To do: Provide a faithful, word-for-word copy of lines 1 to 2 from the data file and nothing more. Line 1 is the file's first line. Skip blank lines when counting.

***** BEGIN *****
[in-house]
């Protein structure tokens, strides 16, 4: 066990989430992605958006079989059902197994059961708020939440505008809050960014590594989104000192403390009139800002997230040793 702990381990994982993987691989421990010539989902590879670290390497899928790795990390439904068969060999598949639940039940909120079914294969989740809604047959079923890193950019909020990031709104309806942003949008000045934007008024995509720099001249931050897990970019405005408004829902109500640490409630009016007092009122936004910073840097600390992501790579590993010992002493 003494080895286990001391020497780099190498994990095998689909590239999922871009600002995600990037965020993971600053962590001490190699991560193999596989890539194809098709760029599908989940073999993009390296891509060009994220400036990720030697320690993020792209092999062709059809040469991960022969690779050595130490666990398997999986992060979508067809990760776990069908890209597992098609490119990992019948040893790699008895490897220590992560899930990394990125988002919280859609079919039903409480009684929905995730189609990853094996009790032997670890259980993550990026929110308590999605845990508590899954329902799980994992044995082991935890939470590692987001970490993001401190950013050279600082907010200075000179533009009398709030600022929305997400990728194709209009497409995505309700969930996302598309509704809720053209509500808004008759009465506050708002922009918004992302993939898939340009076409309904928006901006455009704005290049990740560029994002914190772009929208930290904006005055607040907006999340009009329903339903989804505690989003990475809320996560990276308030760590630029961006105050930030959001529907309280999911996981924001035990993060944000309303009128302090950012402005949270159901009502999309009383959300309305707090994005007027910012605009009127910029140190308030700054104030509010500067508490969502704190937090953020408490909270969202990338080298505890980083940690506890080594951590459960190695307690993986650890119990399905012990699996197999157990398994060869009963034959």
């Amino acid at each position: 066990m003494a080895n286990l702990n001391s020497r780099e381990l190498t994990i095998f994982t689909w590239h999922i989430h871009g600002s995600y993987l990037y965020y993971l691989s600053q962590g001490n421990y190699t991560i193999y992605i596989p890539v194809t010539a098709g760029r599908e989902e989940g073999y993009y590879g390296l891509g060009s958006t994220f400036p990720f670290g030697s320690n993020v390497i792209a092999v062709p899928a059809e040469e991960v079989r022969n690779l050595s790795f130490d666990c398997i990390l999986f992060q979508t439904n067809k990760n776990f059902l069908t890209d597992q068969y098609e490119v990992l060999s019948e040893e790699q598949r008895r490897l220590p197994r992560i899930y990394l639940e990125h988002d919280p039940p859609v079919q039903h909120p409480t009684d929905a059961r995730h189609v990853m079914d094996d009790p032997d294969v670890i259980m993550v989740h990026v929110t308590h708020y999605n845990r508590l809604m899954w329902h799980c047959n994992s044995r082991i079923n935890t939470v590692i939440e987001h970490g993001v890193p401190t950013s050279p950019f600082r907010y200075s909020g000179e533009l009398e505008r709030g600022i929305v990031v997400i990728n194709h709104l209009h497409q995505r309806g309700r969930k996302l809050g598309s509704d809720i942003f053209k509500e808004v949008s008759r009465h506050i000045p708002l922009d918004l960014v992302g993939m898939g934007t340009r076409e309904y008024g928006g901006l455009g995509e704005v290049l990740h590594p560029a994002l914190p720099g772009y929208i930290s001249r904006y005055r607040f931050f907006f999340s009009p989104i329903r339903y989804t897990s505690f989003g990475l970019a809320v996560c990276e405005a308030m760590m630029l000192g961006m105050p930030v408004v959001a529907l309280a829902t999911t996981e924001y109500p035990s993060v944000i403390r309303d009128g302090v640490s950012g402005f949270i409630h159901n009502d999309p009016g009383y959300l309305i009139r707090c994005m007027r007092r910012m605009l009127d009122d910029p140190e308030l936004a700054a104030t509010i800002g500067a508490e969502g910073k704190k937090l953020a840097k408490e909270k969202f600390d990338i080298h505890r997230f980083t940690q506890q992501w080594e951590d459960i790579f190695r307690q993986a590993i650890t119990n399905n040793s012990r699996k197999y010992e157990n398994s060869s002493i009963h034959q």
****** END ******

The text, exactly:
[in-house]
């Protein structure tokens, strides 16, 4: 066990989430992605958006079989059902197994059961708020939440505008809050960014590594989104000192403390009139800002997230040793 702990381990994982993987691989421990010539989902590879670290390497899928790795990390439904068969060999598949639940039940909120079914294969989740809604047959079923890193950019909020990031709104309806942003949008000045934007008024995509720099001249931050897990970019405005408004829902109500640490409630009016007092009122936004910073840097600390992501790579590993010992002493 003494080895286990001391020497780099190498994990095998689909590239999922871009600002995600990037965020993971600053962590001490190699991560193999596989890539194809098709760029599908989940073999993009390296891509060009994220400036990720030697320690993020792209092999062709059809040469991960022969690779050595130490666990398997999986992060979508067809990760776990069908890209597992098609490119990992019948040893790699008895490897220590992560899930990394990125988002919280859609079919039903409480009684929905995730189609990853094996009790032997670890259980993550990026929110308590999605845990508590899954329902799980994992044995082991935890939470590692987001970490993001401190950013050279600082907010200075000179533009009398709030600022929305997400990728194709209009497409995505309700969930996302598309509704809720053209509500808004008759009465506050708002922009918004992302993939898939340009076409309904928006901006455009704005290049990740560029994002914190772009929208930290904006005055607040907006999340009009329903339903989804505690989003990475809320996560990276308030760590630029961006105050930030959001529907309280999911996981924001035990993060944000309303009128302090950012402005949270159901009502999309009383959300309305707090994005007027910012605009009127910029140190308030700054104030509010500067508490969502704190937090953020408490909270969202990338080298505890980083940690506890080594951590459960190695307690993986650890119990399905012990699996197999157990398994060869009963034959």